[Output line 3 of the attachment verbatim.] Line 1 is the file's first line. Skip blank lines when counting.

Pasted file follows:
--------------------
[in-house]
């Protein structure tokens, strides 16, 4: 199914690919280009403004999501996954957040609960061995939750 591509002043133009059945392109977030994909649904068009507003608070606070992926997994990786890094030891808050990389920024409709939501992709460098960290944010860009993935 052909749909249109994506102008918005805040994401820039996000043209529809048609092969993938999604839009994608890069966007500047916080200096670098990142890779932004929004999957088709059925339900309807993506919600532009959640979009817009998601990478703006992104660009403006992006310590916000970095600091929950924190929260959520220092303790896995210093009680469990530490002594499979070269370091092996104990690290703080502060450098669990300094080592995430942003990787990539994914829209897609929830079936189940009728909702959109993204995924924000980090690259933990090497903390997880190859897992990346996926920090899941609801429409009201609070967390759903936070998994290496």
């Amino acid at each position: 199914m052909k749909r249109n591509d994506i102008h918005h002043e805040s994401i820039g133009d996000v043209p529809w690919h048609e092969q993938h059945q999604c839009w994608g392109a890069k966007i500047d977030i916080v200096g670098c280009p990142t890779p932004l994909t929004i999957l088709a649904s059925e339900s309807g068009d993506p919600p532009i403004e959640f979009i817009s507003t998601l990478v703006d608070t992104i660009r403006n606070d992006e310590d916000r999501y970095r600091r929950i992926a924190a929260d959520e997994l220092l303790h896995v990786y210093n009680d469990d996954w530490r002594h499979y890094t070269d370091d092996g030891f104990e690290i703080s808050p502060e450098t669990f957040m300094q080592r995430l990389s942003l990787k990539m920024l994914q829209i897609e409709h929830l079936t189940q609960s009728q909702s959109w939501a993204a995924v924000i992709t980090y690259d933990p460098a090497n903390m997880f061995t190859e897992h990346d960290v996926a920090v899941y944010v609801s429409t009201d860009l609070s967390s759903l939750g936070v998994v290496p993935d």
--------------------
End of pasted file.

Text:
């Amino acid at each position: 199914m052909k749909r249109n591509d994506i102008h918005h002043e805040s994401i820039g133009d996000v043209p529809w690919h048609e092969q993938h059945q999604c839009w994608g392109a890069k966007i500047d977030i916080v200096g670098c280009p990142t890779p932004l994909t929004i999957l088709a649904s059925e339900s309807g068009d993506p919600p532009i403004e959640f979009i817009s507003t998601l990478v703006d608070t992104i660009r403006n606070d992006e310590d916000r999501y970095r600091r929950i992926a924190a929260d959520e997994l220092l303790h896995v990786y210093n009680d469990d996954w530490r002594h499979y890094t070269d370091d092996g030891f104990e690290i703080s808050p502060e450098t669990f957040m300094q080592r995430l990389s942003l990787k990539m920024l994914q829209i897609e409709h929830l079936t189940q609960s009728q909702s959109w939501a993204a995924v924000i992709t980090y690259d933990p460098a090497n903390m997880f061995t190859e897992h990346d960290v996926a920090v899941y944010v609801s429409t009201d860009l609070s967390s759903l939750g936070v998994v290496p993935d």